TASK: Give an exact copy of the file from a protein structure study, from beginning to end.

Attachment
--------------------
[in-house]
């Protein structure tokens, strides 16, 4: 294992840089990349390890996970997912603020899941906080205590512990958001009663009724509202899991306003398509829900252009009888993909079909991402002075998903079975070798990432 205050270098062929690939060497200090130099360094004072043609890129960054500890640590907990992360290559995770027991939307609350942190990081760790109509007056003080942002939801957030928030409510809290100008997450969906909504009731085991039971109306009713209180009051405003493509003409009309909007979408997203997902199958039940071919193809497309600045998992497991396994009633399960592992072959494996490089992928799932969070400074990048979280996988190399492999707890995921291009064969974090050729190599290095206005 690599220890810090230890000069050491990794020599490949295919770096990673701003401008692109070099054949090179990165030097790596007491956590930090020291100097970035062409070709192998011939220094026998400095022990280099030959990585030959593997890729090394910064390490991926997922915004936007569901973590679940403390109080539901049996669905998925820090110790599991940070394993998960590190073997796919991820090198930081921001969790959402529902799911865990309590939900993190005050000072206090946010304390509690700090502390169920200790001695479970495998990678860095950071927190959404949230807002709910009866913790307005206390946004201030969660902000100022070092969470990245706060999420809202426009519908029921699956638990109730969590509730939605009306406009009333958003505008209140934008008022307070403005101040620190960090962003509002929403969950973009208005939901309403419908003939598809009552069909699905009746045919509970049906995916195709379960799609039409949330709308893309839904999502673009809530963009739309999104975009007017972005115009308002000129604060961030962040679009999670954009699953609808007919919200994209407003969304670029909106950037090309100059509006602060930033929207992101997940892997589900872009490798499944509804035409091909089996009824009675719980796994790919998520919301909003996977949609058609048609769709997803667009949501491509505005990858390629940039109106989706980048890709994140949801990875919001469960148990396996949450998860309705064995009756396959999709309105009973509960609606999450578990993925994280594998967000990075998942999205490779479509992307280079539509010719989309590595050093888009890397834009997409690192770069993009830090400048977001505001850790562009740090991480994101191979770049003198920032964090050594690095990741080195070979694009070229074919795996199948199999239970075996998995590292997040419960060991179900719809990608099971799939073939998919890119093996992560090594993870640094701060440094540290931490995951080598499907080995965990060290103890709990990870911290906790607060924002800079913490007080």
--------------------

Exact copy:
[in-house]
């Protein structure tokens, strides 16, 4: 294992840089990349390890996970997912603020899941906080205590512990958001009663009724509202899991306003398509829900252009009888993909079909991402002075998903079975070798990432 205050270098062929690939060497200090130099360094004072043609890129960054500890640590907990992360290559995770027991939307609350942190990081760790109509007056003080942002939801957030928030409510809290100008997450969906909504009731085991039971109306009713209180009051405003493509003409009309909007979408997203997902199958039940071919193809497309600045998992497991396994009633399960592992072959494996490089992928799932969070400074990048979280996988190399492999707890995921291009064969974090050729190599290095206005 690599220890810090230890000069050491990794020599490949295919770096990673701003401008692109070099054949090179990165030097790596007491956590930090020291100097970035062409070709192998011939220094026998400095022990280099030959990585030959593997890729090394910064390490991926997922915004936007569901973590679940403390109080539901049996669905998925820090110790599991940070394993998960590190073997796919991820090198930081921001969790959402529902799911865990309590939900993190005050000072206090946010304390509690700090502390169920200790001695479970495998990678860095950071927190959404949230807002709910009866913790307005206390946004201030969660902000100022070092969470990245706060999420809202426009519908029921699956638990109730969590509730939605009306406009009333958003505008209140934008008022307070403005101040620190960090962003509002929403969950973009208005939901309403419908003939598809009552069909699905009746045919509970049906995916195709379960799609039409949330709308893309839904999502673009809530963009739309999104975009007017972005115009308002000129604060961030962040679009999670954009699953609808007919919200994209407003969304670029909106950037090309100059509006602060930033929207992101997940892997589900872009490798499944509804035409091909089996009824009675719980796994790919998520919301909003996977949609058609048609769709997803667009949501491509505005990858390629940039109106989706980048890709994140949801990875919001469960148990396996949450998860309705064995009756396959999709309105009973509960609606999450578990993925994280594998967000990075998942999205490779479509992307280079539509010719989309590595050093888009890397834009997409690192770069993009830090400048977001505001850790562009740090991480994101191979770049003198920032964090050594690095990741080195070979694009070229074919795996199948199999239970075996998995590292997040419960060991179900719809990608099971799939073939998919890119093996992560090594993870640094701060440094540290931490995951080598499907080995965990060290103890709990990870911290906790607060924002800079913490007080």